“We’re shifting the paradigm, we’re Black men, but we are human first,” Archie Green said who’s the founder of Peel Back Dem Layers, a Cleveland, Ohio, nonprofit designed to help Black male youth with their mental health.
Archie, 36, says he was diagnosed with depression and uses his platform as a hip-hop artist to share stories about trauma, depression, anxiety, relationships, and fatherhood through music.
He launched his nonprofit in 2016 and launched a program called, Cope Dealers Initiative, where high school counselors and teachers identify juniors and seniors who have had behavior and anxiety challenges and could benefit from a program focused on their mental health.
Archie says the Cope Dealers Initiative program is free and funded through donors of the nonprofit. Eight students from Theodore Roosevelt High School in Kent, Ohio, are part of the initial program, and he is working to expand it into schools.
The program works when teens analyze lyrics to songs produced by Green that emphasize things like anxiety or depression, then they work on creating their own music using their own lived experiences in a recording studio. Throughout the 10-week program, a licensed social worker helps the teens work through their mental health challenges.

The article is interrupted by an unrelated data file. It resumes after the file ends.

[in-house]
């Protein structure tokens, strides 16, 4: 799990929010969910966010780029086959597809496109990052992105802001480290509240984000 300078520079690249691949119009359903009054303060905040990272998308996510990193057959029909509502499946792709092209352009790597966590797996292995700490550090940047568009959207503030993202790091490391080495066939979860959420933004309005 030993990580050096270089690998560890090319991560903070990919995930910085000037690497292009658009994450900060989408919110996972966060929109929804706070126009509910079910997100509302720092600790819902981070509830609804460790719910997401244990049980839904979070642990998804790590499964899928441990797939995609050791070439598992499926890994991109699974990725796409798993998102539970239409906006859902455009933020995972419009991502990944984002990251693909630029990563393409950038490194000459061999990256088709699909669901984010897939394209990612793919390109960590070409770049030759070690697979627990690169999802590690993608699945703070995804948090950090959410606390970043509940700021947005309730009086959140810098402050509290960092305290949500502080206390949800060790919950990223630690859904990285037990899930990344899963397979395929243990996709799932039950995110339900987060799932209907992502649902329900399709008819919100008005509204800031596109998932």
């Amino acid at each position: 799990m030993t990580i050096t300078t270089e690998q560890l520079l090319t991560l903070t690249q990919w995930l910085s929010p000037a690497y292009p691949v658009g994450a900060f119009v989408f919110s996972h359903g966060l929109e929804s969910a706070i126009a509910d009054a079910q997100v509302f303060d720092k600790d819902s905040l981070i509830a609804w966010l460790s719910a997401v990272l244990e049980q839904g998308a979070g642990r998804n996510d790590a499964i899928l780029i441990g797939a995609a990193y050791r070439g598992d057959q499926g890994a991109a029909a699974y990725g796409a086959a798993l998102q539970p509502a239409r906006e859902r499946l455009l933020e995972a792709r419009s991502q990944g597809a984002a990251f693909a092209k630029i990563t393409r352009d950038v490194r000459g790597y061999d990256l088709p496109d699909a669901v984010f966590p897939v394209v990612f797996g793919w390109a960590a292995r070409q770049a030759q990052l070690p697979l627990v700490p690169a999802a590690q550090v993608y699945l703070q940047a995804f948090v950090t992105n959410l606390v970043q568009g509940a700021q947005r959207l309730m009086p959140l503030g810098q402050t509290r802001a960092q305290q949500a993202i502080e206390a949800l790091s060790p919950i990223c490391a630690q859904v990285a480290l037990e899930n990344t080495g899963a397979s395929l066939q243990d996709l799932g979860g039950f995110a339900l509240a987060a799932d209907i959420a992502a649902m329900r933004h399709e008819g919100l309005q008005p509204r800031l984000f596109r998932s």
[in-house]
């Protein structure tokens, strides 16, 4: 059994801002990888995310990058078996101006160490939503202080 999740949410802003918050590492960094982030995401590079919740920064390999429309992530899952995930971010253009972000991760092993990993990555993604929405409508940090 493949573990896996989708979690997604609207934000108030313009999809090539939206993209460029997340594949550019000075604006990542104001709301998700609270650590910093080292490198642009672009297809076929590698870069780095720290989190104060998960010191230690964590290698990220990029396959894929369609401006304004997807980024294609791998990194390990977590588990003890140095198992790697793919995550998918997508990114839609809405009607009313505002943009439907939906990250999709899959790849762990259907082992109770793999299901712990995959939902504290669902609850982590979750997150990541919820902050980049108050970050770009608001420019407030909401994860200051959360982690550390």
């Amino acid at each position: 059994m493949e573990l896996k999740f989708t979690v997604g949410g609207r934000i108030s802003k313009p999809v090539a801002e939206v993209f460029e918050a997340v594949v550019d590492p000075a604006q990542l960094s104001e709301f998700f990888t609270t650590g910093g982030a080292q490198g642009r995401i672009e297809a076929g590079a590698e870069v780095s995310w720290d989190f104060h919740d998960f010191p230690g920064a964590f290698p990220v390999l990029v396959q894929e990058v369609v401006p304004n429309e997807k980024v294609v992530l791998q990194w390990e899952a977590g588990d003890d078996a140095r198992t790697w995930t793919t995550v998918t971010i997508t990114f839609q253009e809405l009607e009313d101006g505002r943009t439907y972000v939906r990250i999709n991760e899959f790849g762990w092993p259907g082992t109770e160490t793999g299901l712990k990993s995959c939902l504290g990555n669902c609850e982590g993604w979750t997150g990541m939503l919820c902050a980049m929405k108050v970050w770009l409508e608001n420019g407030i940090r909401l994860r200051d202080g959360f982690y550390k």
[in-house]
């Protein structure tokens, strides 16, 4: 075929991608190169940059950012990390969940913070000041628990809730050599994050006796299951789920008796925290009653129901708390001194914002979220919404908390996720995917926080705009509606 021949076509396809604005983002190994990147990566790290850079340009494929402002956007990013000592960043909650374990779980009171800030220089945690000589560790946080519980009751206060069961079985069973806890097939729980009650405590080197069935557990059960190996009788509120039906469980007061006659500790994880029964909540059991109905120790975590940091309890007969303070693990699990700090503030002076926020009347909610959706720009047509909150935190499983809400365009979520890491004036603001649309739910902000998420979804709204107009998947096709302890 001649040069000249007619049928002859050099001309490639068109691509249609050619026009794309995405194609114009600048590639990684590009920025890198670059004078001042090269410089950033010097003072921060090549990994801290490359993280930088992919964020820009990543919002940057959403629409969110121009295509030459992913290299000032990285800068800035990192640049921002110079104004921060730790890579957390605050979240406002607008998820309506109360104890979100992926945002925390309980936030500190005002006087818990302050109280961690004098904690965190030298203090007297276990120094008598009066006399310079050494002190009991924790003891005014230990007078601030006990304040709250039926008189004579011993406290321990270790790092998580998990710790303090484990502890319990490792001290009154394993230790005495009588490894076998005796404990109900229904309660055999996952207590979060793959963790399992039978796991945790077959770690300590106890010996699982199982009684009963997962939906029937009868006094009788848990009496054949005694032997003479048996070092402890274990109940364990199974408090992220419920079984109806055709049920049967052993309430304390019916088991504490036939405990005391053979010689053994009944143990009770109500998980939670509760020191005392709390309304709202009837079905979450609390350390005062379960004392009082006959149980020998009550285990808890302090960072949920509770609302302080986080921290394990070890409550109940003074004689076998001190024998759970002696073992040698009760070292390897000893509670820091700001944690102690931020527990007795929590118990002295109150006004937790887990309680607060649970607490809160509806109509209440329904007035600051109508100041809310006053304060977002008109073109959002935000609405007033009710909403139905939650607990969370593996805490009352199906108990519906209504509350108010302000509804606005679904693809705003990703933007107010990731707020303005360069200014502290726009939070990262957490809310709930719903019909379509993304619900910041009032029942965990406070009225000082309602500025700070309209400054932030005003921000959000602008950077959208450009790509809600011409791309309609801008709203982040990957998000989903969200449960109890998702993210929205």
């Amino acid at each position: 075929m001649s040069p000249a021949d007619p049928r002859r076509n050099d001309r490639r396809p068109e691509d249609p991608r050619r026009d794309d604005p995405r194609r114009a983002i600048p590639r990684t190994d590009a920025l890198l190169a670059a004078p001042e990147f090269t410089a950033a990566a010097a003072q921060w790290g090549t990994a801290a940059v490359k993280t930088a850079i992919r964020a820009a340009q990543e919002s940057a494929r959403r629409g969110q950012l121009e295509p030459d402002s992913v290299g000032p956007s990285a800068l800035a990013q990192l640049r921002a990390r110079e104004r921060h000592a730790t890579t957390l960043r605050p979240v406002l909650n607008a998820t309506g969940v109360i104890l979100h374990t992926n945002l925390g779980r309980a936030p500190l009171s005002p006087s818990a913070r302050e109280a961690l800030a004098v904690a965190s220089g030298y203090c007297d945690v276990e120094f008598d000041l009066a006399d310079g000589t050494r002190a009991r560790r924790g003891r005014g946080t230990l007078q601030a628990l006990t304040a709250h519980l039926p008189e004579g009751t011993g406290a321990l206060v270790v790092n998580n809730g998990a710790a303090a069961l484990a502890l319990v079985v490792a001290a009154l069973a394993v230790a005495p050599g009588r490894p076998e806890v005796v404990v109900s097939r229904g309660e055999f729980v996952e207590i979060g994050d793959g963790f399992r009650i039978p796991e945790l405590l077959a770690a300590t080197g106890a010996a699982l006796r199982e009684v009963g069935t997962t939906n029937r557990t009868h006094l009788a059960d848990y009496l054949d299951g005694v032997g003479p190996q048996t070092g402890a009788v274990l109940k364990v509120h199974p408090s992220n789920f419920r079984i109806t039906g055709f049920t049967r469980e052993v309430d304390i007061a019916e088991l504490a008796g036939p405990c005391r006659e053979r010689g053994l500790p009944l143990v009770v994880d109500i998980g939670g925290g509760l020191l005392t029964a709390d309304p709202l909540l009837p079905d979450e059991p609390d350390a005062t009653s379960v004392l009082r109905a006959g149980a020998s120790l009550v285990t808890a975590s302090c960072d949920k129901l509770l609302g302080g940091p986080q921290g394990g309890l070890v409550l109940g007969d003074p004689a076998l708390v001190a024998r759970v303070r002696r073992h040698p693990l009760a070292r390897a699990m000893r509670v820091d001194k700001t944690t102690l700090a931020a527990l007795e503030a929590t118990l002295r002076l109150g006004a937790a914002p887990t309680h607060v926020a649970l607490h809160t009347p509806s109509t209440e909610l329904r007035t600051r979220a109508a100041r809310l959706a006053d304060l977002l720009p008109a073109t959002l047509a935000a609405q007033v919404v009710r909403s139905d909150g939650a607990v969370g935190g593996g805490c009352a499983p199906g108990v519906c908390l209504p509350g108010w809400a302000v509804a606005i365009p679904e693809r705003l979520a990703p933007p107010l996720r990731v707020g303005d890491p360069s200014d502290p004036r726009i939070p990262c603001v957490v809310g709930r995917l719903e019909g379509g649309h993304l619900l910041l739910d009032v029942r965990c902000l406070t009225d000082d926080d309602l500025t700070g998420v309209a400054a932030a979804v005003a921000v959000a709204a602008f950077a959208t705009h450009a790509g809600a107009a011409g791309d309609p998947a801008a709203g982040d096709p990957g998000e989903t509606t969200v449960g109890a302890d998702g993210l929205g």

“Basically, help them process what they’ve heard and what they learned in this album and in the various scenes in the movie that are tied to trauma, tied to PTSD, anxiety, grief, dismantling white supremacy,” Green said of the program.
African-Americans often face barriers when accessing quality mental health treatment because of racism and limited access to culturally competent mental health professionals according to Mental Health America.
Green says he’s pleased to see more African-American men and boys are beginning to be more open to mental health in recent years.
“We’re just now starting to have this conversation become more normalized because for so long the stigma that’s across all races, generations were very prominent in the Black community; that translated eventually to us just being strong and taking in flipping pains of racism; and so now for the first time in two, three generations, we’re now finally giving ourselves permission to feel,” Green said.
The first round of teens in Green’s Cope Dealers Initiative will finish the program in March with a mixtape of their own and a concert they’ll perform for their school.
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